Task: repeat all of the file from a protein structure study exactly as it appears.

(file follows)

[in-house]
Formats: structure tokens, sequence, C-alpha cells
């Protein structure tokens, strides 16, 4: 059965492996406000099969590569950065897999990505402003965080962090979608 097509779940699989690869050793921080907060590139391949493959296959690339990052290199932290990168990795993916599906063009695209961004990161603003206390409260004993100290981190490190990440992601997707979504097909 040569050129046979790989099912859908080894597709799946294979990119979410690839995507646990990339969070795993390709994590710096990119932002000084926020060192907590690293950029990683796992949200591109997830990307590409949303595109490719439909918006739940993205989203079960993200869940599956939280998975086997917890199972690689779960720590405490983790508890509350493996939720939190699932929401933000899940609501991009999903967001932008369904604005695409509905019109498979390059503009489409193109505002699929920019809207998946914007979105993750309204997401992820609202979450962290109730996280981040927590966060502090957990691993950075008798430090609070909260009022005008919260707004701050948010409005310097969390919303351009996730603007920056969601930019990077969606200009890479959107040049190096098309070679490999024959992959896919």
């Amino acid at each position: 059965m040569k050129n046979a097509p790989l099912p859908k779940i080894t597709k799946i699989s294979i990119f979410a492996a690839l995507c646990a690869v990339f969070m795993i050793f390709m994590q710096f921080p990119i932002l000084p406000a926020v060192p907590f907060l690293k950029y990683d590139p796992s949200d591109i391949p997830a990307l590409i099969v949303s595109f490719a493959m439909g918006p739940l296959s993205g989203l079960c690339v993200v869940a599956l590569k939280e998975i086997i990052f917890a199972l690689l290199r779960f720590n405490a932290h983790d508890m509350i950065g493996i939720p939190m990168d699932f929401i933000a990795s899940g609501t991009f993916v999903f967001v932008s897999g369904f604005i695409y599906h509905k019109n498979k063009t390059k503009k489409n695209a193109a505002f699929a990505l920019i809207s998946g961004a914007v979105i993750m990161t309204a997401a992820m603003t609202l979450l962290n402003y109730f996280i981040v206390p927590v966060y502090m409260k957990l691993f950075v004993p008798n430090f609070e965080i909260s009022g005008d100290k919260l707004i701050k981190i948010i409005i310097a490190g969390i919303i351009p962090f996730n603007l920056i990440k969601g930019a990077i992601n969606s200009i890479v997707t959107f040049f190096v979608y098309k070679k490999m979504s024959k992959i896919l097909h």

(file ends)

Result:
[in-house]
Formats: structure tokens, sequence, C-alpha cells
């Protein structure tokens, strides 16, 4: 059965492996406000099969590569950065897999990505402003965080962090979608 097509779940699989690869050793921080907060590139391949493959296959690339990052290199932290990168990795993916599906063009695209961004990161603003206390409260004993100290981190490190990440992601997707979504097909 040569050129046979790989099912859908080894597709799946294979990119979410690839995507646990990339969070795993390709994590710096990119932002000084926020060192907590690293950029990683796992949200591109997830990307590409949303595109490719439909918006739940993205989203079960993200869940599956939280998975086997917890199972690689779960720590405490983790508890509350493996939720939190699932929401933000899940609501991009999903967001932008369904604005695409509905019109498979390059503009489409193109505002699929920019809207998946914007979105993750309204997401992820609202979450962290109730996280981040927590966060502090957990691993950075008798430090609070909260009022005008919260707004701050948010409005310097969390919303351009996730603007920056969601930019990077969606200009890479959107040049190096098309070679490999024959992959896919």
């Amino acid at each position: 059965m040569k050129n046979a097509p790989l099912p859908k779940i080894t597709k799946i699989s294979i990119f979410a492996a690839l995507c646990a690869v990339f969070m795993i050793f390709m994590q710096f921080p990119i932002l000084p406000a926020v060192p907590f907060l690293k950029y990683d590139p796992s949200d591109i391949p997830a990307l590409i099969v949303s595109f490719a493959m439909g918006p739940l296959s993205g989203l079960c690339v993200v869940a599956l590569k939280e998975i086997i990052f917890a199972l690689l290199r779960f720590n405490a932290h983790d508890m509350i950065g493996i939720p939190m990168d699932f929401i933000a990795s899940g609501t991009f993916v999903f967001v932008s897999g369904f604005i695409y599906h509905k019109n498979k063009t390059k503009k489409n695209a193109a505002f699929a990505l920019i809207s998946g961004a914007v979105i993750m990161t309204a997401a992820m603003t609202l979450l962290n402003y109730f996280i981040v206390p927590v966060y502090m409260k957990l691993f950075v004993p008798n430090f609070e965080i909260s009022g005008d100290k919260l707004i701050k981190i948010i409005i310097a490190g969390i919303i351009p962090f996730n603007l920056i990440k969601g930019a990077i992601n969606s200009i890479v997707t959107f040049f190096v979608y098309k070679k490999m979504s024959k992959i896919l097909h």